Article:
Dinosaur Journey Museum

I push the doorbell from the 1980s in front of a rubber Dilophosaurus that looms over me. Nothing happens. Then its head jerks and his mouth opens, emitting a menacing growl. The rip in the rubber on his neck gapes open as he moves his head. I jump back in surprise as it shoots a stream of water out of its mouth. A sign near the dinosaur says that the water coming out of his mouth represents venom, of which is “purely speculation.”

I am in the worst dinosaur museum in Colorado and I’m in heaven.


See the rips?

Colorado and Utah have a lot of dinosaur museums; a lot of dinosaurs are found here. Dinosaur Journey is a working museum. There are back rooms where paleontologists and their students work on identifying bones. The museum itself is geared towards children. There is an earthquake simulator, a rubber gravel pit where you can “uncover” dinosaur bones, and tiny dinosaur feet you can use to make tracks in a sand box.

But that is not what brings me back to Dinosaur Journey every time I find myself driving from Colorado to Utah. Dinosaur Journey is not slick or fancy, and all the money it receives seems to go into funding more explorations, not the museum. But it has real dinosaur bones. There is something about seeing how fragile the bones truly are as opposed to the hardened casts. There is a sense of history you don’t get when you see reconstructed dinosaurs.



The Dino Truck!

There are reconstructed dinosaurs, as well, but their focus is on body parts, not the whole dinosaur. So you get to stand next to a Supersaurus’s shoulder blade and a T-rex’s back leg. You get to crawl inside a Brontosaurus’s heart. You get to feel small.


A T-rex leg.



Brachiosaurus leg.



Literally my favorite photo of all time. It’s comparing the weight of a dino and a car, but it looks like a velociraptor is getting his groceries out of his trunk.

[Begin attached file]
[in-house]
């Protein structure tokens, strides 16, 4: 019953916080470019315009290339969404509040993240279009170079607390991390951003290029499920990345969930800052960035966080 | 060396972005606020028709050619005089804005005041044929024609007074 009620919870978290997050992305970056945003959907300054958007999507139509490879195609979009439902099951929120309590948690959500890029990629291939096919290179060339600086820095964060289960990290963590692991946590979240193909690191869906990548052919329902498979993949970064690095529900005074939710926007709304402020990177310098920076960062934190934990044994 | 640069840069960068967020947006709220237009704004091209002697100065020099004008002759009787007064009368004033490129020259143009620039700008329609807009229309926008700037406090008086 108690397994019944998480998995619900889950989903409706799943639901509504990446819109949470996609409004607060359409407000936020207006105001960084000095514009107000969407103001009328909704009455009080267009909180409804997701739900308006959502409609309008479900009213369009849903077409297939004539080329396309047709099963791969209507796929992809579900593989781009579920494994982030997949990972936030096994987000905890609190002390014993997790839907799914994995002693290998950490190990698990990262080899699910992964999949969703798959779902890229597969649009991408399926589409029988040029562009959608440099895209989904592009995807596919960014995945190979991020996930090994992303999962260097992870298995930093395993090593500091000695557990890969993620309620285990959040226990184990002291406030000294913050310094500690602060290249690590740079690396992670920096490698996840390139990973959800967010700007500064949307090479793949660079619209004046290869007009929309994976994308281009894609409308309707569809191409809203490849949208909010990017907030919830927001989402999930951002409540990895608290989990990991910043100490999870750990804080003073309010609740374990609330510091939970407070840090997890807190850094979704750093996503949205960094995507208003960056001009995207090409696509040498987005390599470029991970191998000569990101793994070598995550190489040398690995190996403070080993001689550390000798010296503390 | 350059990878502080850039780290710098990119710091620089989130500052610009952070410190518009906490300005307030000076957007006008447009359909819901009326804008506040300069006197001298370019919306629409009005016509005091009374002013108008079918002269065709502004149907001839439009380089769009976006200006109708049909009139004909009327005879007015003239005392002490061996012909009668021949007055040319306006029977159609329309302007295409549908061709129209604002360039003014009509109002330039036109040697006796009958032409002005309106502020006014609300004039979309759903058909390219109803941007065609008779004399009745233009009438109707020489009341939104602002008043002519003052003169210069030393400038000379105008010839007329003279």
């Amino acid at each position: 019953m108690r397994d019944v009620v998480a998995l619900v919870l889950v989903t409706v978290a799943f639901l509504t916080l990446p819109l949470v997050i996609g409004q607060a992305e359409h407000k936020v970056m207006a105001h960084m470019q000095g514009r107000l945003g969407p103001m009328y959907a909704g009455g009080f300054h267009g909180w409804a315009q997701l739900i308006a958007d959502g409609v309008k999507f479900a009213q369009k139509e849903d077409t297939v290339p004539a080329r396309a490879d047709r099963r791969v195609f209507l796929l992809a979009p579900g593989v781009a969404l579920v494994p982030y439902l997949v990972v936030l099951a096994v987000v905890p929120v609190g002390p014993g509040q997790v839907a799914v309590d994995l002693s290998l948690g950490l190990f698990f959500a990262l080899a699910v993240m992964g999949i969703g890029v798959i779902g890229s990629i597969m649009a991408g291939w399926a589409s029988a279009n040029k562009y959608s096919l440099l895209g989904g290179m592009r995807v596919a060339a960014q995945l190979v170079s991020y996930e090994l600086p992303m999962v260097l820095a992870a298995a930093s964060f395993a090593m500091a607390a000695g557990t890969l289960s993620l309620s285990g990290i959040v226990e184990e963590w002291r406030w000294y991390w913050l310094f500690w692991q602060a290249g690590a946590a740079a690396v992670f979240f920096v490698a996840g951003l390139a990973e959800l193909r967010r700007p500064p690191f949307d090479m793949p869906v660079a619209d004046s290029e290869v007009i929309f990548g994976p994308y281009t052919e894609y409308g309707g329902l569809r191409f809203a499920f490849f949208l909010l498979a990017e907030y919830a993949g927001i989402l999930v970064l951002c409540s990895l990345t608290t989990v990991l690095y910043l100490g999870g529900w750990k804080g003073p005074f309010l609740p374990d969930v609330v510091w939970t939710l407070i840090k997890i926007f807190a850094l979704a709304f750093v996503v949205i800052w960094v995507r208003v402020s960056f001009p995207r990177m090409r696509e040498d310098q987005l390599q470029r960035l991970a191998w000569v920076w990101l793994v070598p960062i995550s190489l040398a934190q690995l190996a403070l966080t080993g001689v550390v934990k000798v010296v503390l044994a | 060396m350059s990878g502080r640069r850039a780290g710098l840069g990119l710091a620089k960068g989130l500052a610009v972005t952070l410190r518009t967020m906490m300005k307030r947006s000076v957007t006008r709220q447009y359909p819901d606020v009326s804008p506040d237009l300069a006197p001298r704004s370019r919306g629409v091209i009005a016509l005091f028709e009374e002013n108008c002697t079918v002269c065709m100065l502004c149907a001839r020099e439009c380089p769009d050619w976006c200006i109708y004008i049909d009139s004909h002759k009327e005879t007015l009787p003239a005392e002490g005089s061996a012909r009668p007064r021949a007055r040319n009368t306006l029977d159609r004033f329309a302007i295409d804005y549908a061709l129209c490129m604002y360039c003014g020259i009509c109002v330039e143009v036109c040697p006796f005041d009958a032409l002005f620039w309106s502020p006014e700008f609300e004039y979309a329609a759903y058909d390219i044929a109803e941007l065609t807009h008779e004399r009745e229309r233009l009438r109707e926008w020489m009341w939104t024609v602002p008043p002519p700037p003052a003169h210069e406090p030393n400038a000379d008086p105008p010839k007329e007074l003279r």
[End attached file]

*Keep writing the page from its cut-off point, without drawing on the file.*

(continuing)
I could fit inside a Brachiosaur’s heart. That’s some poetic shit right there.



It’s the little touches that make the museum great.



Modern day dinos.




Dino excavation for the kids!

The museum has not been updated in a long time and looks more like the basement of a paleontologist department at a local college. There are bones lying everywhere, faded photos of famous paleontologists, newspaper clippings, and even a framed photo of a hot air balloon in the shape of a T-rex. It is a mix-mash of paleontology, a thrift store, where everything is full of history and has a story.


Tiny dino.



Comparing my shoulder blade with that of the Supersaurus.



I don’t know what this is but it’s cool.



Did it deflate?



Reminds me of a 1920s exhibit.






They have photos of all things dino on the walls.



I find this adorable.

The thrift shop is hilarious. It would look like the last ditch efforts of a fading business except for the feeling of love that permeated the tiny shop. Toys you can buy at any store line the shelves. Stuffed animals. T-shirts with dinosaurs on them but not the name of the museum. A hilarious photo of a T-rex unable to reach the toilet paper on the toilet that wasn’t for sale. Poorly screen printed blankets. Posters faded from being rolled up too long.


It looks like they have to pee…



That face. Poor bastard.






This thing costs over $100.



Either someone went nuts or they forgot to order inventory.

Dinosaur Journey is not just a museum of a time gone by, but a museum gone by as well. Not only do the artifacts have history, but so does the museum. If thrift stores and historic places fill your heart with warmth and your head with memories, Dinosaur Journey is a must stop if you are close.


The admission is $9 for adults, which is too much. But there are Groupons for a group of six people for $10 total.

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